by Jordan Green
A farmer and a food-justice advocate are prodding the city of High Point to relax regulations against urban agriculture to allow more residents to raise food for themselves and their neighbors.
Slowly but surely the city of High Point is loosening restrictions on urban agriculture as the city comes to grips with the reality of increasing food hardship and cultural shifts from consumerism to self-sufficiency.
Elected officials and staff are reviewing city code and ordinances, and discussing potential changes about everything from allowing the slaughter of chickens to relaxing the density requirements for livestock raised on urban lots. A citizen working-group received a favorable hearing from the city’s prosperity & livability committee on Aug. 12. Headed by Councilman Jason Ewing, the committee directed staff to work with the citizens to develop a proposed set of text amendments that would ultimately come before city council for consideration.
“The biggest thing is the legal sale of eggs,” said Ross Lackey, who operates Kapuka Farms on the east side of the city. “In the High Point ordinance it’s illegal to sell eggs. I don’t think anyone in the city has a problem with changing that. It’s straightforward that we need to change it. I’ve got lots of chickens. I’m trying to establish production of free-range eggs. It’s hard to start a business when you keep running up against restrictions.”
Lackey is a member of the urban-agriculture working group of the Greater High Point Food Alliance, which brought the recommendations to the city.
The Aug. 12 meeting also included a discussion about potentially lifting the prohibition against slaughtering chickens on privately-owned residential lots in the city in order to allow people to eat the food they’ve raised.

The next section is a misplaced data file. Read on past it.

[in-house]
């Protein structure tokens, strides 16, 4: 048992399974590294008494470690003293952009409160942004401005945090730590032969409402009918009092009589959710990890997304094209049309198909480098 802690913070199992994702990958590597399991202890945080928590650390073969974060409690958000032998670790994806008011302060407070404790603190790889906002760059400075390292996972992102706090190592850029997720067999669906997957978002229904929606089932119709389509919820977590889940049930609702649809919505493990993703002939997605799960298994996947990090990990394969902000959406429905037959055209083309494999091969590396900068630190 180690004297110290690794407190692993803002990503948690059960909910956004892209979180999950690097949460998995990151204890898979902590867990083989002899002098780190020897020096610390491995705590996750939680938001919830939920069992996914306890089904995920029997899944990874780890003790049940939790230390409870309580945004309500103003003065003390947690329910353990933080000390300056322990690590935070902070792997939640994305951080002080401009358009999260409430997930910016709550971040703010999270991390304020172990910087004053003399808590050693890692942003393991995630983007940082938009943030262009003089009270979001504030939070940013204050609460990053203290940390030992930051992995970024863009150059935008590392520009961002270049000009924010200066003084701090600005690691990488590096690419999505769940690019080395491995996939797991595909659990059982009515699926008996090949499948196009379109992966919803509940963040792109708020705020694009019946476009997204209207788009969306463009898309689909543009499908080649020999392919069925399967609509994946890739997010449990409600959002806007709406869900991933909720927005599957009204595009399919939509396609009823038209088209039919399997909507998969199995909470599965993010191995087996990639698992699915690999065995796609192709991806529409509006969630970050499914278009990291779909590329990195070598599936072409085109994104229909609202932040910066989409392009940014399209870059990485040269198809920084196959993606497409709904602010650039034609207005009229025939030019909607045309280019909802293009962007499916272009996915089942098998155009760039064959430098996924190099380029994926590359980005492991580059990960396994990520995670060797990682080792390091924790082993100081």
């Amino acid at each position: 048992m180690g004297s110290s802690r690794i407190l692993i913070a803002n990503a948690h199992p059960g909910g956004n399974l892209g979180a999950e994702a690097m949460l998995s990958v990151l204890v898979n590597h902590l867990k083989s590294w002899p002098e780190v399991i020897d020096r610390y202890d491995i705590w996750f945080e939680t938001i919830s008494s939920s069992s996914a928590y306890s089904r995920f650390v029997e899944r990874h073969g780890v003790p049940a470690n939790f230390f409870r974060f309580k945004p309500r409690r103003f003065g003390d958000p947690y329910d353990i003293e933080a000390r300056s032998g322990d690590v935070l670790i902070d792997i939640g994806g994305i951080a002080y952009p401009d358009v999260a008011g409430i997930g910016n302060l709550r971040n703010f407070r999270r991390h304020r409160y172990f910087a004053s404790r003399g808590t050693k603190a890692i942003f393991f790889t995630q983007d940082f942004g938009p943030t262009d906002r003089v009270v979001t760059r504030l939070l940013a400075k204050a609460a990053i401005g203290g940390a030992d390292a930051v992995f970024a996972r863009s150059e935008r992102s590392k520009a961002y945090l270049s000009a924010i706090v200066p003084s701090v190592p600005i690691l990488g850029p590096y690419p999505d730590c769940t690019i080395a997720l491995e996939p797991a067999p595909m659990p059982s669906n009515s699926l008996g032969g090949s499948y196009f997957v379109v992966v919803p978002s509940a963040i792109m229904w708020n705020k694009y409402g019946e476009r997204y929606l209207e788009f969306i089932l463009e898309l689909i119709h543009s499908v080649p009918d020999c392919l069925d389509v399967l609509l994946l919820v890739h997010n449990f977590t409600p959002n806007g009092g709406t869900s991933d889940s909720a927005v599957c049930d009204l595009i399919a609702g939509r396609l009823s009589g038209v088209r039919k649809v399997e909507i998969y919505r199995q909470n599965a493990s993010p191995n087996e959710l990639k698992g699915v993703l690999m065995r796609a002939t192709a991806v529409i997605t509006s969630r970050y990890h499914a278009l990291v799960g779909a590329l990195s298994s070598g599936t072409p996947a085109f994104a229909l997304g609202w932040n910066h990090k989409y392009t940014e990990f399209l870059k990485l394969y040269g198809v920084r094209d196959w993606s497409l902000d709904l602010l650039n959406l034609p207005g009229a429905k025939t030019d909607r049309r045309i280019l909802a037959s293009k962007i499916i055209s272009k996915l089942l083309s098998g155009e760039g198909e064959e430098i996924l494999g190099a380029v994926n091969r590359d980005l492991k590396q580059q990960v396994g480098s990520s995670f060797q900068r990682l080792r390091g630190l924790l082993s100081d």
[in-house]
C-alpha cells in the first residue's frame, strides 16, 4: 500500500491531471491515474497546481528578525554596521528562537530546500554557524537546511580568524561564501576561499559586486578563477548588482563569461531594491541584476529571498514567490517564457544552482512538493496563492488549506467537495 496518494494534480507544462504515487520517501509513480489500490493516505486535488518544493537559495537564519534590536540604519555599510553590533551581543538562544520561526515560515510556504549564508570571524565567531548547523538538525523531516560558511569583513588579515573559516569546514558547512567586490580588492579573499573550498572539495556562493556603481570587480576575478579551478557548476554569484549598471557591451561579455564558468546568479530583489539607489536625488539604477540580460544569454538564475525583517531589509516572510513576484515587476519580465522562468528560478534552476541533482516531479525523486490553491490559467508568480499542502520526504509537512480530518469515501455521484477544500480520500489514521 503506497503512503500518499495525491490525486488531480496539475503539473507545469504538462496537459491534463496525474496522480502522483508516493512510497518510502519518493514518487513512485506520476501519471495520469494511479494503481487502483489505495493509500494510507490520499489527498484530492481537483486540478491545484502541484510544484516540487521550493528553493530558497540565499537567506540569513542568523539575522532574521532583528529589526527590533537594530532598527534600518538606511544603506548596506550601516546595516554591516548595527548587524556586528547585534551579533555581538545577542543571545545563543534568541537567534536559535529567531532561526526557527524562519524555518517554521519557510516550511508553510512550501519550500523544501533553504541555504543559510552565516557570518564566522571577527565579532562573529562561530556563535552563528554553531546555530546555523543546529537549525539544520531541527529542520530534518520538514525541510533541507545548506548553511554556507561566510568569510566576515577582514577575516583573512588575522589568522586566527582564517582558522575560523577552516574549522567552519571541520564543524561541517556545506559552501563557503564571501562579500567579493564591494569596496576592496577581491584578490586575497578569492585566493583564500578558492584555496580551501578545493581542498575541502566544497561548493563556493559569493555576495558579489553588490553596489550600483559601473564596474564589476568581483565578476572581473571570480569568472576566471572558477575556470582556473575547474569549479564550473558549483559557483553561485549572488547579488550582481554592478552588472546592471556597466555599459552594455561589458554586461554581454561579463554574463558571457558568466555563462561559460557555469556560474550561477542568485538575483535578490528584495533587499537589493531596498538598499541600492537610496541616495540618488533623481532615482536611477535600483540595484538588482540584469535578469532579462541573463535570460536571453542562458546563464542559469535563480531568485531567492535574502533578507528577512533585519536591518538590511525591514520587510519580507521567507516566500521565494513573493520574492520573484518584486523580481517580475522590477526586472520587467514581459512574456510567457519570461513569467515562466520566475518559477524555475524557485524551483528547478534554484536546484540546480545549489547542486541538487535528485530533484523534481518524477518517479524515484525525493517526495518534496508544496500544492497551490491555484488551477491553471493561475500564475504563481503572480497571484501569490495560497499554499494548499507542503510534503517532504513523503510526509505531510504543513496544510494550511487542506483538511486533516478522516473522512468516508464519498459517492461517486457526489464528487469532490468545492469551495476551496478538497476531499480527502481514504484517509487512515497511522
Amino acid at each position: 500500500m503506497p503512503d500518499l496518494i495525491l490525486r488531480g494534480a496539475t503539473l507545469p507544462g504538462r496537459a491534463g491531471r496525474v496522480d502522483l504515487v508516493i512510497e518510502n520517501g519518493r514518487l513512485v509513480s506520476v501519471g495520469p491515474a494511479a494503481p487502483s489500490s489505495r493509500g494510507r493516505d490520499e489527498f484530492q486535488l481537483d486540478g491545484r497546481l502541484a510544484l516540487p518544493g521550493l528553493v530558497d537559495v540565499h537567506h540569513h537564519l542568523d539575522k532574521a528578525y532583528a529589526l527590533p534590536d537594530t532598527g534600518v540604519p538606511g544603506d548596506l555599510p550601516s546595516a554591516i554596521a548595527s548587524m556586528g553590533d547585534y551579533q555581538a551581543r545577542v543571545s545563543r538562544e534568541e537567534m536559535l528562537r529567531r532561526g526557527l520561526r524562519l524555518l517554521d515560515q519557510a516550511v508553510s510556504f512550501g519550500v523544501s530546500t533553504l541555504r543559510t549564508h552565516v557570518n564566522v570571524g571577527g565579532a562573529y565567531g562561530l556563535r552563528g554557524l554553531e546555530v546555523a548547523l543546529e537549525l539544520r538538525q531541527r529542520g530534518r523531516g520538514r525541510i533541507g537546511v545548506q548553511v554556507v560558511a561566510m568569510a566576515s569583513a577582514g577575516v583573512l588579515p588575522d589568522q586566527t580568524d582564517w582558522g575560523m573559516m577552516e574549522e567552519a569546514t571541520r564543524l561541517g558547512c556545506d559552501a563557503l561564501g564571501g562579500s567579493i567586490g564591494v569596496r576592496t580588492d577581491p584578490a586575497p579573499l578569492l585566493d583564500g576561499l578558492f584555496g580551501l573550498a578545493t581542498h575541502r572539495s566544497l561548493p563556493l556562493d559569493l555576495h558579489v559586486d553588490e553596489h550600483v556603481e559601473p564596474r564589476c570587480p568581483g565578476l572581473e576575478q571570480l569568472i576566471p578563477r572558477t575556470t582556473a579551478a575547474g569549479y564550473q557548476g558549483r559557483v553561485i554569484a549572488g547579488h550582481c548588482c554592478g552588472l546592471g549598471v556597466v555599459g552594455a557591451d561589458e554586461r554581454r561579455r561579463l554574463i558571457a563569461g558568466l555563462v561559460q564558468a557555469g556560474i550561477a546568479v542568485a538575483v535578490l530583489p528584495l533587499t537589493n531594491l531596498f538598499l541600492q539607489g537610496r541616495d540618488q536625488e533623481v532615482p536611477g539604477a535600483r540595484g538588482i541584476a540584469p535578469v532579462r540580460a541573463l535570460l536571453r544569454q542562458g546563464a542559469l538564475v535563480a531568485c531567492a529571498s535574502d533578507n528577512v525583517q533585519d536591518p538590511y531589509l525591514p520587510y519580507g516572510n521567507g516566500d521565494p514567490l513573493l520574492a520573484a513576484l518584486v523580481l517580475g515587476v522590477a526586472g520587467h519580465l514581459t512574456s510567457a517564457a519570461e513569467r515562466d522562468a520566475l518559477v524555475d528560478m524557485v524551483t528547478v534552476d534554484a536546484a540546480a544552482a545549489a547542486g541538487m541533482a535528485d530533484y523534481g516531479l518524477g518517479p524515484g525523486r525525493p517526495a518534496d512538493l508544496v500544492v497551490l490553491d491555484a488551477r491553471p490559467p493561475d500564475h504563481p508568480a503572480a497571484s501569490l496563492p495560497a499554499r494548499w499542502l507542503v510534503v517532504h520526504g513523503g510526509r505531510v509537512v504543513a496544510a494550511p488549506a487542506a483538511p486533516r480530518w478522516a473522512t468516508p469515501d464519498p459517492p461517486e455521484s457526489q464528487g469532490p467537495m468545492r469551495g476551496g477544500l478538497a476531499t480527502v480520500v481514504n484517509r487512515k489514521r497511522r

“The prosperity & livability committee was very receptive and asked us to work with staff,” said Carl Vierling, the executive director of the food alliance and a member of the urban-ag working group. “I think the city of High Point is open to ideas. And that’s a great thing.”
Ewing said he found most of the working group’s requests and recommendations to be “valid.” The city already loosened restrictions on chickens and beekeeping a year ago, he said, but he thinks further changes might be warranted.
The urban-ag working group is proposing to change the maximum density of fowl, including chickens, ducks and quail and reducing setback requirements for livestock. The group notes that the city of Winston-Salem requires livestock to be kept 25 feet from the property line, while the distance varies from 25 to 50 feet in Greensboro depending on the size of the lot. High Point’s development ordinance requires a 200-foot setback when livestock is the principal use, but only 100 feet when the animals are kept on the property where someone lives.
Ewing also expressed a willingness to consider a change that would make it easier to breed chickens. The city ordinance current prohibits keeping roosters.
“I think that’s going to come up,” Ewing said. “If someone is going to have eggs, they’re going to need to have roosters and chickens.”
On other items brought to the city by the working group, Ewing said the requested activity was actually already allowed under city ordinances.